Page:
Skip to main content

Settler demand to keep Arabs off buses no surprise in light of the two separate legal systems for settlers and Palestinians in the Occupied Territories

Woman getting off a bus serving Palestinians only, Eyal Checkpoint. Photo: Baz Ratner, Reuters, 4 March 2013
Woman getting off a bus serving Palestinians only, Eyal Checkpoint. Photo: Baz Ratner, Reuters, 4 March 2013

Now that the Israeli prime minister has instructed the Minister of Defense to freeze the pilot plan to keep Palestinians off the buses used by settlers, the most explicit and blatant manifestation of the segregation and discrimination regime will temporarily be put on hold, probably due to the negative fallout for Israel’s public image. However, the policy of segregation and discrimination against Palestinians has existed on the ground for a long time and it is the direct continuation of the regime of occupation and settlement. During the past 48 years the State of Israel has created two separate legal systems in the Occupied Territories, one for settlers the other for Palestinians. It also has imposed an official policy of segregation in downtown Hebron and, elsewhere, has set up a system of separate roads for use by Palestinians and settlers. It is therefore no surprise that the lords of the land are now demanding racial segregation on buses.

The flimsy excuses cited to rationalize this separation policy are entirely unconvincing. Particularly recalling the military’s past assertions that Palestinian workers who have undergone all the general and individualized security checks pose no security risk to settlers on the busses. Moreover, internal discourse among settlers unequivocally indicates that the demand for segregation comes from their interest in removing Arabs from the buses.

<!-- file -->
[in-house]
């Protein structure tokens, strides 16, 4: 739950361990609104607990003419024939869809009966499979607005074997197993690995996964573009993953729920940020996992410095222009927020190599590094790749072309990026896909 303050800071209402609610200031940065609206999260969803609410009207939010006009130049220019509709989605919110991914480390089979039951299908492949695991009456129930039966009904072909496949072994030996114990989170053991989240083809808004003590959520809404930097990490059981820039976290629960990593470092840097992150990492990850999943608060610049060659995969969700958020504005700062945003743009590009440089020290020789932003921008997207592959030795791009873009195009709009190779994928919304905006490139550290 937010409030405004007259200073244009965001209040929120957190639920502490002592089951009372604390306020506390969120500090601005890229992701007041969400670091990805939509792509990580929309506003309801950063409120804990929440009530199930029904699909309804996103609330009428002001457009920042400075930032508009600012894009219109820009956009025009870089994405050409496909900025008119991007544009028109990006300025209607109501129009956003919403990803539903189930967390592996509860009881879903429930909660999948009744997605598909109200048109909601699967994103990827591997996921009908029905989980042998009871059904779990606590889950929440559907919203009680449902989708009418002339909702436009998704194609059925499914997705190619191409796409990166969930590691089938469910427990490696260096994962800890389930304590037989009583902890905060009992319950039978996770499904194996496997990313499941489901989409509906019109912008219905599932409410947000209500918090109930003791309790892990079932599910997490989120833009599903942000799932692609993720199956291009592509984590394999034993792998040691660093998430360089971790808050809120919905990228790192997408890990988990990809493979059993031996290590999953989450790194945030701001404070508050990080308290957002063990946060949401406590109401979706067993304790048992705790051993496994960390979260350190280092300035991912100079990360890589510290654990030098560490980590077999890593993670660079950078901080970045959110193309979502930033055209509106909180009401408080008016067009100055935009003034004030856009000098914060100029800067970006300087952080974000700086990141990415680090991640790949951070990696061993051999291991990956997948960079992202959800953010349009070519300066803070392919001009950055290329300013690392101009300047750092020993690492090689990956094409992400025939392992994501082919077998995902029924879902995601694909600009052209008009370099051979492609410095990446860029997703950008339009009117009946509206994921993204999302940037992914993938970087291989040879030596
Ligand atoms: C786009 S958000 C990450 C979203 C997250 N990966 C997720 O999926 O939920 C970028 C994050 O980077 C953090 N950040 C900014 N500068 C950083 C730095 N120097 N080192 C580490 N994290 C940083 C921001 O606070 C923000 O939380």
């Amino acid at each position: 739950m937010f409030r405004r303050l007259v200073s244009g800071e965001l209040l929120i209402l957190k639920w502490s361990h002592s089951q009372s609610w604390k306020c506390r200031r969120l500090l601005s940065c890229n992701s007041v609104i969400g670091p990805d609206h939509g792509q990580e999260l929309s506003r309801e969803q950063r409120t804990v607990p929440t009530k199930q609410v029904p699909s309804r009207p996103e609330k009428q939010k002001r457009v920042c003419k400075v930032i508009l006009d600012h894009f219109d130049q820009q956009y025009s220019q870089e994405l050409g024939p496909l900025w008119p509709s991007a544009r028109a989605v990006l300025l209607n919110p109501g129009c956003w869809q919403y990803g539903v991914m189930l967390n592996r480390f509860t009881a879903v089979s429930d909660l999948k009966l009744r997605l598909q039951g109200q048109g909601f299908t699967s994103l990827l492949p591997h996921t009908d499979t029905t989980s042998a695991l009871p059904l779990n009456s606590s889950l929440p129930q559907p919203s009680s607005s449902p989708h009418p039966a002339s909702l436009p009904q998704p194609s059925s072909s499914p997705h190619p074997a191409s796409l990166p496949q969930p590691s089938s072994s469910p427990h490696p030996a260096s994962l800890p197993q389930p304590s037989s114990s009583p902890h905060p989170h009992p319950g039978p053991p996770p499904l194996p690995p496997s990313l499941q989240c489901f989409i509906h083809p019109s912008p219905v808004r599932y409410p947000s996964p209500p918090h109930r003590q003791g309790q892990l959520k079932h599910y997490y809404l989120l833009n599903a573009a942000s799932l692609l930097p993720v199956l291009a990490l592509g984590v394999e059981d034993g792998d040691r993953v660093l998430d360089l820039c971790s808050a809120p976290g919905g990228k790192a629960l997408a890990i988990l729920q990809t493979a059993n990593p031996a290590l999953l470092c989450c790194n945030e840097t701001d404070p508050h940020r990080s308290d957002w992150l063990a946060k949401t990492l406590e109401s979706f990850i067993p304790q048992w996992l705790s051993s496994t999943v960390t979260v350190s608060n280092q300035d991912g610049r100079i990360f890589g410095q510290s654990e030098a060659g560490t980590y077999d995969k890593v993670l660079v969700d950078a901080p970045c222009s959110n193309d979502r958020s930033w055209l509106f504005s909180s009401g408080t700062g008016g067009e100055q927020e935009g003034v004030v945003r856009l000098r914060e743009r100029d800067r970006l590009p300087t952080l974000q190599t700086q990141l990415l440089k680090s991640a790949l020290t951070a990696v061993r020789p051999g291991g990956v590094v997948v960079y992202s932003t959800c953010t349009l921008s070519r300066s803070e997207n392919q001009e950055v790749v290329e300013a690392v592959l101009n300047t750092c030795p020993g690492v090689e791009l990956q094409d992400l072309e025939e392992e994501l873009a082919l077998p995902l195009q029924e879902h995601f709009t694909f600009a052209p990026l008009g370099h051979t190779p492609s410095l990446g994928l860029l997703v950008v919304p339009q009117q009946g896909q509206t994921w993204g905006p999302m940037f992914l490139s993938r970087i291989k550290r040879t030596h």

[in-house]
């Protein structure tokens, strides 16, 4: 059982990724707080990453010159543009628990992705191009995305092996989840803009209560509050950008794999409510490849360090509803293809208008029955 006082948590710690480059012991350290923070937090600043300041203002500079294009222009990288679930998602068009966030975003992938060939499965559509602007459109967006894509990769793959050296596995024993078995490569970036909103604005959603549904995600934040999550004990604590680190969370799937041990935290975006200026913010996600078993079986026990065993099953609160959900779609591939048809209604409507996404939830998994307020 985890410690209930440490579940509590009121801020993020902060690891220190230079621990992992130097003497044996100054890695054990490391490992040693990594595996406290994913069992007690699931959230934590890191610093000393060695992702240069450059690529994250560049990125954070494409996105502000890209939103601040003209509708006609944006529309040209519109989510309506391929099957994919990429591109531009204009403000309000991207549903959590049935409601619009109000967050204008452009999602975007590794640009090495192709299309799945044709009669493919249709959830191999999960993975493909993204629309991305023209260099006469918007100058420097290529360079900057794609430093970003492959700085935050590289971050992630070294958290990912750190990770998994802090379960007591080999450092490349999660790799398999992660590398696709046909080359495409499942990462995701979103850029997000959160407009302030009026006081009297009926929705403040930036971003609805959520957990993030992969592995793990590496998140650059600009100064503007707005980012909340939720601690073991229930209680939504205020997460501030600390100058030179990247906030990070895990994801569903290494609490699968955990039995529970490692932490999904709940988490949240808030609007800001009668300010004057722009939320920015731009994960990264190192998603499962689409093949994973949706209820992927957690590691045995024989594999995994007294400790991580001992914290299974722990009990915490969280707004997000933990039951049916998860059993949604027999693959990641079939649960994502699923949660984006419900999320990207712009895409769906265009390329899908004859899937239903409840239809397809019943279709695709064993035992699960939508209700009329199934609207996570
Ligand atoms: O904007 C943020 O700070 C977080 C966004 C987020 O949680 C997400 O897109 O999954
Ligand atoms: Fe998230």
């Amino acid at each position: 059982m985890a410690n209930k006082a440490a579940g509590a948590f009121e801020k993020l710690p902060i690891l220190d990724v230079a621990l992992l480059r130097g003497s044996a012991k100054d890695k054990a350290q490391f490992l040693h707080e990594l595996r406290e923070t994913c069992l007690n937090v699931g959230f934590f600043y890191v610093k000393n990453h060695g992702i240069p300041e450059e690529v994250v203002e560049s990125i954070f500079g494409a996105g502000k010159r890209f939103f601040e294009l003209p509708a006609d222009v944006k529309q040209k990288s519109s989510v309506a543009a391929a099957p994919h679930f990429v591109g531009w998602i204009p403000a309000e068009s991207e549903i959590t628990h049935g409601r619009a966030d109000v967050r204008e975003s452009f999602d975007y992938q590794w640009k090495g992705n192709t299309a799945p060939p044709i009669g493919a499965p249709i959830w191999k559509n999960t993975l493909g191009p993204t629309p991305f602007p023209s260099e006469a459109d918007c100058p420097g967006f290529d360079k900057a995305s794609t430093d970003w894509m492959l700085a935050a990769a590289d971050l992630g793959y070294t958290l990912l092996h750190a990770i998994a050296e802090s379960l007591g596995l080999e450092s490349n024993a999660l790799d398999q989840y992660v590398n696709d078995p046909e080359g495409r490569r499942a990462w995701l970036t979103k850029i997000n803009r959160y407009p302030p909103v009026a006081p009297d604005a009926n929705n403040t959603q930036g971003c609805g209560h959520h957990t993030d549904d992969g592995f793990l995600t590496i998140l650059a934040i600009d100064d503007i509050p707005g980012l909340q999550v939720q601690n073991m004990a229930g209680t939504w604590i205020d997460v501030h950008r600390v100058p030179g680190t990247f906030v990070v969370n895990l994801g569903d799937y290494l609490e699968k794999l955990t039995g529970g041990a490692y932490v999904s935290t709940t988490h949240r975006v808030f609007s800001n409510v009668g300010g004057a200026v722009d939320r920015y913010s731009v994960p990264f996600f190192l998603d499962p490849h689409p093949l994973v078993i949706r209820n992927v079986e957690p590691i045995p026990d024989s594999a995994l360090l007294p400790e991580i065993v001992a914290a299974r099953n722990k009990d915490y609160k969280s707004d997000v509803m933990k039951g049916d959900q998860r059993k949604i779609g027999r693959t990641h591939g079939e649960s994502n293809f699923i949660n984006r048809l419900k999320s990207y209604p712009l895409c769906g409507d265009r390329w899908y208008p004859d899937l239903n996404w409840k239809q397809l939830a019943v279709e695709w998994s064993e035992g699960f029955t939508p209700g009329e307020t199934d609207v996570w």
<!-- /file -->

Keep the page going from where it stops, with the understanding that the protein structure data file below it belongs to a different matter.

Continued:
An official policy intended to segregate buses under the guise of security is not only morally repugnant. If implemented, the segregation policy will cause tangible harm to individual Palestinian workers with permits who are trying to earn a living and support their families. To get to work on time, these workers must arrive at the entry checkpoints in the wee hours of the night. They then spend hours on end waiting in line because of crowding at the checkpoint which is the result of the policy of authorities to keep down costs at the expense of the Palestinians workers, by not staffing enough booths at the checkpoints. After this interminable wait, the workers put in a long day of labor for low wages, often denied social benefits. The planned segregation will mean that the already long trip to work will be up to two hours longer for some of the workers.